Put Out the Fire


There are two types of surrender: surrender accept and surrender defeat. When we speak of surrender, most people see the white flag, and they consider what it’s like to surrender in defeat. They think of what happened when the Confederates had to accept that the Union had won. However, this is not the most powerful and healthy kind of surrender; that’s surrender acceptance.

To some degree, the difference is one of perspective – and timing. Surrender defeat often leaves no choices. Surrender accept is full of choices. It’s a conscious decision to not fight the situation around you and to accept whatever the world has to offer.

Surrender acceptance is a courageous and difficult act. We let go of the illusion of our control and instead focus on how we can get the most out of life without fighting it. It’s a courageous act to accept our lack of control, because this puts us at higher perceived risk.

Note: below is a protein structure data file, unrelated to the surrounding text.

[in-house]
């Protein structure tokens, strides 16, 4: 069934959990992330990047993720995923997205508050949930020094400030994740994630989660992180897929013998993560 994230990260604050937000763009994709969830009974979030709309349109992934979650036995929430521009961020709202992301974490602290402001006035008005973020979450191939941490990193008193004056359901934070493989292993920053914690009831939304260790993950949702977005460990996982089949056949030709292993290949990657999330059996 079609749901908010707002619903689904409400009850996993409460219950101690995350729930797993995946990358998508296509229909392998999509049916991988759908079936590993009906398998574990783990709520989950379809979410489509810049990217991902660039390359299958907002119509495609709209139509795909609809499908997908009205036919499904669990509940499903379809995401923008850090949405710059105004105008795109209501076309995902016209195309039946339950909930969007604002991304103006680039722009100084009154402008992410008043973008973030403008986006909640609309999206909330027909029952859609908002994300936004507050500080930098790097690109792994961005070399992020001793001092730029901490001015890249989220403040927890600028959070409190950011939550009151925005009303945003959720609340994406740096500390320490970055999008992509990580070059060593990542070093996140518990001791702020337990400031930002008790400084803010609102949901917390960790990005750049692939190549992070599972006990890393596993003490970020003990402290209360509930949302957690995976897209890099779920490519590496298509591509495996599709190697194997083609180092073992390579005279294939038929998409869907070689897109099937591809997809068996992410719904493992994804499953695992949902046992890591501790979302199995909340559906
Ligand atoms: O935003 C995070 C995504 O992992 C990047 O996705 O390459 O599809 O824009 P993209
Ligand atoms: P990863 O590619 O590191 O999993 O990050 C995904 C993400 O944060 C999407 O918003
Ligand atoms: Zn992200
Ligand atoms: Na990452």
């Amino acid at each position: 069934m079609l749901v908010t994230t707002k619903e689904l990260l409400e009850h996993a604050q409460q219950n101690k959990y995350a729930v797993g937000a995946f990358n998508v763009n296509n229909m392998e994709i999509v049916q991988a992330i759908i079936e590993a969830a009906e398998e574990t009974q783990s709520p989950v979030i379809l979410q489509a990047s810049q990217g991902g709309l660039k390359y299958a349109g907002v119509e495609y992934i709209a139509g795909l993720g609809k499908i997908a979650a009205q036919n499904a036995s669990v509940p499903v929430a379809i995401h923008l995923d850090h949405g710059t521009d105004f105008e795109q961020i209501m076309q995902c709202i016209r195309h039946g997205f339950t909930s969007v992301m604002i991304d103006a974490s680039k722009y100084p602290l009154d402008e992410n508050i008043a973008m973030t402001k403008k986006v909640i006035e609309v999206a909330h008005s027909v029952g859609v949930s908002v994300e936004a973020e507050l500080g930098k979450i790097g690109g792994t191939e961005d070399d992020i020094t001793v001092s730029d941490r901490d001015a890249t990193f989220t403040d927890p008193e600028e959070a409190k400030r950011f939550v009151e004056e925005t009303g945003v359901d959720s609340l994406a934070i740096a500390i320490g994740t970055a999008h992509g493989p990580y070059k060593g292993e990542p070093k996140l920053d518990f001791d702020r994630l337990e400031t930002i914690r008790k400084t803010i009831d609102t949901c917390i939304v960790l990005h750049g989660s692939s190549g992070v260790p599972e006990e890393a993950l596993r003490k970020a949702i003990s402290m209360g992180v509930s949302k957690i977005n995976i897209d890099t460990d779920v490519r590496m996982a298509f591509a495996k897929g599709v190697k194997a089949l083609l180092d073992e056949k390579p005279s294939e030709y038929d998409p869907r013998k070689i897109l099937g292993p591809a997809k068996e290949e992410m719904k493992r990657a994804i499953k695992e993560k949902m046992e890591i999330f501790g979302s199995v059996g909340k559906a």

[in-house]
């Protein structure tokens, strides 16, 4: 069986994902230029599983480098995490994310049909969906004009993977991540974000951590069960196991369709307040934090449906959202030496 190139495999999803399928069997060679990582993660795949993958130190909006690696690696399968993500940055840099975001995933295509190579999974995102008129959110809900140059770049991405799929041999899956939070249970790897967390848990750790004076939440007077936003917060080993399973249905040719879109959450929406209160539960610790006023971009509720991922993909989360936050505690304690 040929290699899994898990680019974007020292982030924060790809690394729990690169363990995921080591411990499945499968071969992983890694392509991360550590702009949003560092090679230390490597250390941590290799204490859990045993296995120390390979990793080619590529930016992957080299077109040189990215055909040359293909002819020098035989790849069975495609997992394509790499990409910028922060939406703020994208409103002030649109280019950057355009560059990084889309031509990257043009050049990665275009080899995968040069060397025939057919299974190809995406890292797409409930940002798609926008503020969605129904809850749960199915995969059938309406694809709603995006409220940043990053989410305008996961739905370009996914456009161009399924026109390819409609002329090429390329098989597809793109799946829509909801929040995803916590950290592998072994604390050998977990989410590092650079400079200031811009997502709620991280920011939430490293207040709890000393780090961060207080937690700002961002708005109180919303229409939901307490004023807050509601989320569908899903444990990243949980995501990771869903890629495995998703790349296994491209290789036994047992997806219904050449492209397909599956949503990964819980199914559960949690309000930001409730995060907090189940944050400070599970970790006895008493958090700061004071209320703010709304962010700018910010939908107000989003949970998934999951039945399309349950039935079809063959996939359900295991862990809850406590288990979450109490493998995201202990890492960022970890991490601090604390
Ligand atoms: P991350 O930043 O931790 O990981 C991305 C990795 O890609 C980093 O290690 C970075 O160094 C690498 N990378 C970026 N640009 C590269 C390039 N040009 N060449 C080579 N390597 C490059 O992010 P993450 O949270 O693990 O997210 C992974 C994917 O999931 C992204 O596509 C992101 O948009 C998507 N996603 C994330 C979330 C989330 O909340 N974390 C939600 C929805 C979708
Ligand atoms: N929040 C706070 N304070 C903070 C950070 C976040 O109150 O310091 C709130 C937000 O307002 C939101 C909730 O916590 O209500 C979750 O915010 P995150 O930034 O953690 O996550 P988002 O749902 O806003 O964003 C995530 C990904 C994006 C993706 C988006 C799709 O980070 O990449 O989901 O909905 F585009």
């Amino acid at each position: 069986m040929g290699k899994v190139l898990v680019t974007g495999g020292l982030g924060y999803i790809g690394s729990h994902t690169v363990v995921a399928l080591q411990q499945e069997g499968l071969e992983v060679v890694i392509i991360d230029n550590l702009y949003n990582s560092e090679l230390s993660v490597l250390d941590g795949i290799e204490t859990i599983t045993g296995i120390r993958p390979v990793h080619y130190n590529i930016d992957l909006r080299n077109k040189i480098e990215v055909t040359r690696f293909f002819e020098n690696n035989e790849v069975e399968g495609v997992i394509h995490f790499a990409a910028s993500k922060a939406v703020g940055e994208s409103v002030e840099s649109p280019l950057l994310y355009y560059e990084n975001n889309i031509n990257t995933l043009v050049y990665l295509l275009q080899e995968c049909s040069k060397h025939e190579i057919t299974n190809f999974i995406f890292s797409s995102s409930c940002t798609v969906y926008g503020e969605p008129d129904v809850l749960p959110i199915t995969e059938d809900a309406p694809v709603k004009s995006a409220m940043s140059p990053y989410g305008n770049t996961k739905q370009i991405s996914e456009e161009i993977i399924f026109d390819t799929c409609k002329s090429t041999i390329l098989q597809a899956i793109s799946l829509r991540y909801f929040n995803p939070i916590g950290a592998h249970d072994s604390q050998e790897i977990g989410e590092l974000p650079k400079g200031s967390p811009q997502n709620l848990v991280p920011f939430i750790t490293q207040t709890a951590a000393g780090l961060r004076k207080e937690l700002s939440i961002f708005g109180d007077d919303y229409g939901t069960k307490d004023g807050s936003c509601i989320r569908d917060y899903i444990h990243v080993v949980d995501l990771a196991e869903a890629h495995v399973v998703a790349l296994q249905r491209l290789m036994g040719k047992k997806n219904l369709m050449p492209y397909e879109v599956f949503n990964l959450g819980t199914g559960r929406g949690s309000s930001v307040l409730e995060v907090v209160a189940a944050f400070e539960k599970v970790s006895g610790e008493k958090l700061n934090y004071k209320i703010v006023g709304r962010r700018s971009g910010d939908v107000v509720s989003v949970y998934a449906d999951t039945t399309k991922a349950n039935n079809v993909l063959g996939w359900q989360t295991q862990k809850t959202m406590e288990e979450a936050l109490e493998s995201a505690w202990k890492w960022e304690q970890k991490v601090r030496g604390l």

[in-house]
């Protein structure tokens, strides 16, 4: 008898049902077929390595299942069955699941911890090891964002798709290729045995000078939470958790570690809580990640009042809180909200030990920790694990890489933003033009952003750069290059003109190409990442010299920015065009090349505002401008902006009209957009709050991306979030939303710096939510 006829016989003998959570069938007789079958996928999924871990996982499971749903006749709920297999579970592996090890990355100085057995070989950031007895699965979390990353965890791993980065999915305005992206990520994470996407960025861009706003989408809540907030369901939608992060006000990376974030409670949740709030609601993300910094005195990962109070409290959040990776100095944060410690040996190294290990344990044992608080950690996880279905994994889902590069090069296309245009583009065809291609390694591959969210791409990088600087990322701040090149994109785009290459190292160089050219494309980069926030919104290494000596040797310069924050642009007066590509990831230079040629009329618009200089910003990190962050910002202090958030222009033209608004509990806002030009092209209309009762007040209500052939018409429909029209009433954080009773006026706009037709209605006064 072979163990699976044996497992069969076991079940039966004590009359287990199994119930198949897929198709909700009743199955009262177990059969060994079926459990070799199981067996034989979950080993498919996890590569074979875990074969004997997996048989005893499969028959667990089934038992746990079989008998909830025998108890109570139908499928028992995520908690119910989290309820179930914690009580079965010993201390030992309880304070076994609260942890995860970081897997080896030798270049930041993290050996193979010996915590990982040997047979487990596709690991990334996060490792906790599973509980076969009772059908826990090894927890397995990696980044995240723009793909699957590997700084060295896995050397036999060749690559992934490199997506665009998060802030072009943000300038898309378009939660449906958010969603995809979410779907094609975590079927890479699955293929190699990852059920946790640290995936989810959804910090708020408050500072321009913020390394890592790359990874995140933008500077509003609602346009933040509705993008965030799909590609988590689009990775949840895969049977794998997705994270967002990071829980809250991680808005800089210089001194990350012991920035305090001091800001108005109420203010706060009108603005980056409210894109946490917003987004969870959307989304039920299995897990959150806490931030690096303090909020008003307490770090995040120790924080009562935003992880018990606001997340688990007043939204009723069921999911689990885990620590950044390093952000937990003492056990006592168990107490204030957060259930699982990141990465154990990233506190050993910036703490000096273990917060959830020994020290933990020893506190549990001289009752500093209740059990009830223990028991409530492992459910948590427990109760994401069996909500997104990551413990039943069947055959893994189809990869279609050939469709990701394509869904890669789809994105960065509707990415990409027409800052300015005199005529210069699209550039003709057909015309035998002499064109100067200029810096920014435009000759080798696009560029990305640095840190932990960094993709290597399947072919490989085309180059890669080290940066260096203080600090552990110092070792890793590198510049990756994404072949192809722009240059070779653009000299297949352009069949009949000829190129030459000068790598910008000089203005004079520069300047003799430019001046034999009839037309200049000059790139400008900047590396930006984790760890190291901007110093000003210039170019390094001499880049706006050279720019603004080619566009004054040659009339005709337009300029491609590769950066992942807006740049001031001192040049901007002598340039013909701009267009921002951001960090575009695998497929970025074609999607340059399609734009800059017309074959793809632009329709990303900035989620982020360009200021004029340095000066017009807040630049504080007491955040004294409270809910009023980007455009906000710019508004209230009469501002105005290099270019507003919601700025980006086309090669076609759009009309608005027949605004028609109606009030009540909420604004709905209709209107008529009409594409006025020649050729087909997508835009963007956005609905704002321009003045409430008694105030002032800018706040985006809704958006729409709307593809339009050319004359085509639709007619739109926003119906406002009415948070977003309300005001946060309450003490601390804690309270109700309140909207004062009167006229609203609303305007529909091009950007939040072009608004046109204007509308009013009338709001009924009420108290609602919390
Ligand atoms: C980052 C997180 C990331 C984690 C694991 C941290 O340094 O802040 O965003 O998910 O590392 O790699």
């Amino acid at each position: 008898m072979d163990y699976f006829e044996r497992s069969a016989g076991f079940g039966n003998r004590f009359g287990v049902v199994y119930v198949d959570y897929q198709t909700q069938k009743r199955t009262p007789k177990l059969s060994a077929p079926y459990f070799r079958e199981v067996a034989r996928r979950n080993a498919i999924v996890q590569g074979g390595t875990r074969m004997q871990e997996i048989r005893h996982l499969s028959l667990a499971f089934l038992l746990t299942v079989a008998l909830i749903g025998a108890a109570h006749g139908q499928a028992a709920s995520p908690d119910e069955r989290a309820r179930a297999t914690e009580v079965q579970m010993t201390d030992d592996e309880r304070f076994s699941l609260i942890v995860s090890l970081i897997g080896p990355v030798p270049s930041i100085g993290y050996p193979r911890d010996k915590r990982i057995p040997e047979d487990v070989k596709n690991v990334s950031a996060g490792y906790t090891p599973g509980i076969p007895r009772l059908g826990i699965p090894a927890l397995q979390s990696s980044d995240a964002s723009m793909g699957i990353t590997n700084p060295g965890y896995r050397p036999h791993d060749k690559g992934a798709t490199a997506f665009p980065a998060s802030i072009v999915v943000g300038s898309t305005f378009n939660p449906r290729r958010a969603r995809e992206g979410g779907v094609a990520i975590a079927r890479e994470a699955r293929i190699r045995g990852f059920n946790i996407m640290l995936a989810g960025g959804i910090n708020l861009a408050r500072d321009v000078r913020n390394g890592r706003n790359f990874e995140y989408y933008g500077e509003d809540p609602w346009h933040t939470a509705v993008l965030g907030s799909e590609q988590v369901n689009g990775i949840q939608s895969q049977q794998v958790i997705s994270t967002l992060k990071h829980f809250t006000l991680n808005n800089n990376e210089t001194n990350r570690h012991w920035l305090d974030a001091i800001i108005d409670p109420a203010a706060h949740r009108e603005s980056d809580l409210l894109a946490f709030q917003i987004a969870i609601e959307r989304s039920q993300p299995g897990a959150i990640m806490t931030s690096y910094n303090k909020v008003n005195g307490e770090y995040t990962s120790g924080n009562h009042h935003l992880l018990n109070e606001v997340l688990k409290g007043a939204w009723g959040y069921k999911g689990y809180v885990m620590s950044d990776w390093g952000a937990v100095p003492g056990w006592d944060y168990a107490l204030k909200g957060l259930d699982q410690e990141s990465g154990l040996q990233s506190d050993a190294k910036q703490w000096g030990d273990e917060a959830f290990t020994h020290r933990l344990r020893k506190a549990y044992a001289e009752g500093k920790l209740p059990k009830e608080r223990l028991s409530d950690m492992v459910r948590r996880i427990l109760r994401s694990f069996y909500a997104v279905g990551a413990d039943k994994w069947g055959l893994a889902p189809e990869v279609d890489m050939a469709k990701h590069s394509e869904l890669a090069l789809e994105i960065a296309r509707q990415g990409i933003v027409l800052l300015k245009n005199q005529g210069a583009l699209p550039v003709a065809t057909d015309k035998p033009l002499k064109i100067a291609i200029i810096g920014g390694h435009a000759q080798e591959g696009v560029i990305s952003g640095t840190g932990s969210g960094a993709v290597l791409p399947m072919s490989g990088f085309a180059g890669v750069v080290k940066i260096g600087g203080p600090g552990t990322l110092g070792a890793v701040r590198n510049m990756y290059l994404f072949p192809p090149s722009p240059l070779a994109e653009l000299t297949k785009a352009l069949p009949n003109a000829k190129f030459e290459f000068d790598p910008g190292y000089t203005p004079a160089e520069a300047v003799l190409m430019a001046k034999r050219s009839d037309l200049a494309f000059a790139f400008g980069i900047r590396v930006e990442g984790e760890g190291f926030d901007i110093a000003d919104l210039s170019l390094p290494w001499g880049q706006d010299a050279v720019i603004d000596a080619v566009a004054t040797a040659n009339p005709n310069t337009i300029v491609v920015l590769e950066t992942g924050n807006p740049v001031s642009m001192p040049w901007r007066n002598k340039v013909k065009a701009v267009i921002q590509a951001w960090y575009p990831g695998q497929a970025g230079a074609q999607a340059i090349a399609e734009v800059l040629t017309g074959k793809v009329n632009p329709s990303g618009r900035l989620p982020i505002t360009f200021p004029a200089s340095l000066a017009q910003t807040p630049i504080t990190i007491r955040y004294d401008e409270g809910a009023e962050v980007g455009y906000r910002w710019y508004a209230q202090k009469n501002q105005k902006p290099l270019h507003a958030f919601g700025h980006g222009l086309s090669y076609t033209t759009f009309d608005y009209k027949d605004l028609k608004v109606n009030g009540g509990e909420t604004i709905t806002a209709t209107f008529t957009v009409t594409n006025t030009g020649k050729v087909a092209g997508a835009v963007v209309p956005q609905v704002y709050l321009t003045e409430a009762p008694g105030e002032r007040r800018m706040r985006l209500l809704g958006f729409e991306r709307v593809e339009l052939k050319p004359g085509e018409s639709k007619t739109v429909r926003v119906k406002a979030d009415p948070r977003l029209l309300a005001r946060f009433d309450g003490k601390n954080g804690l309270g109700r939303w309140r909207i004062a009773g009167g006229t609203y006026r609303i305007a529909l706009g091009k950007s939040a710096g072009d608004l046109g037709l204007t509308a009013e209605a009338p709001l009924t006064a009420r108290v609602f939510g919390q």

However, what you get back by not expending energy in the vain attempt to control situations can be immensely liberating. You have so much more to offer when you’re not wasting energy on a pointless fight.

To Thine Own Self Be True

It’s frightening to be yourself. What if people don’t like you? What if they reject or criticize you? If you’re projecting an image and someone doesn’t like it, you just change the image you’re projecting. No big deal. However, if it’s the real you, those rejections, corrections, and challenging conversations can be difficult and painful.